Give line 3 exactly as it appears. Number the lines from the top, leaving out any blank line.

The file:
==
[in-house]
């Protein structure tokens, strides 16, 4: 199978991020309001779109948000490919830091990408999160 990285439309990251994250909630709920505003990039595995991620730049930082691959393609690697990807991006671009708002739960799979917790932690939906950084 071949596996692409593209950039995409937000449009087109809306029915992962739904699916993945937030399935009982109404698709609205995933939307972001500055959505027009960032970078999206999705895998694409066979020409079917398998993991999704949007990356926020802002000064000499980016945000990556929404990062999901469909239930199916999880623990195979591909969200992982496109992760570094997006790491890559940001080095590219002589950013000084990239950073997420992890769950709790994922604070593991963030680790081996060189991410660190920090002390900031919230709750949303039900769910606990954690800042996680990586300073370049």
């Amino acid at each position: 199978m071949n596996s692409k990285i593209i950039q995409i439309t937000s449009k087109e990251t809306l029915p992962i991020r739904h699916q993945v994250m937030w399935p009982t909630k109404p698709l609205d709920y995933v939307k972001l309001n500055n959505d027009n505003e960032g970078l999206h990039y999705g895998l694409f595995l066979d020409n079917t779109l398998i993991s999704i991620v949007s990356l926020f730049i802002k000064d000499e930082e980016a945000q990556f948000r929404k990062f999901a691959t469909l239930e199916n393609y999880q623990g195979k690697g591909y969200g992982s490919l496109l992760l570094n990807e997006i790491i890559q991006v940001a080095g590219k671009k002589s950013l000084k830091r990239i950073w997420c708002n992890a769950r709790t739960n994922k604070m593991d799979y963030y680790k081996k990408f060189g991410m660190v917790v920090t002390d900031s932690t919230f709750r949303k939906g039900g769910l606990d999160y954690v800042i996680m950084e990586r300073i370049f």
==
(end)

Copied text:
């Amino acid at each position: 199978m071949n596996s692409k990285i593209i950039q995409i439309t937000s449009k087109e990251t809306l029915p992962i991020r739904h699916q993945v994250m937030w399935p009982t909630k109404p698709l609205d709920y995933v939307k972001l309001n500055n959505d027009n505003e960032g970078l999206h990039y999705g895998l694409f595995l066979d020409n079917t779109l398998i993991s999704i991620v949007s990356l926020f730049i802002k000064d000499e930082e980016a945000q990556f948000r929404k990062f999901a691959t469909l239930e199916n393609y999880q623990g195979k690697g591909y969200g992982s490919l496109l992760l570094n990807e997006i790491i890559q991006v940001a080095g590219k671009k002589s950013l000084k830091r990239i950073w997420c708002n992890a769950r709790t739960n994922k604070m593991d799979y963030y680790k081996k990408f060189g991410m660190v917790v920090t002390d900031s932690t919230f709750r949303k939906g039900g769910l606990d999160y954690v800042i996680m950084e990586r300073i370049f």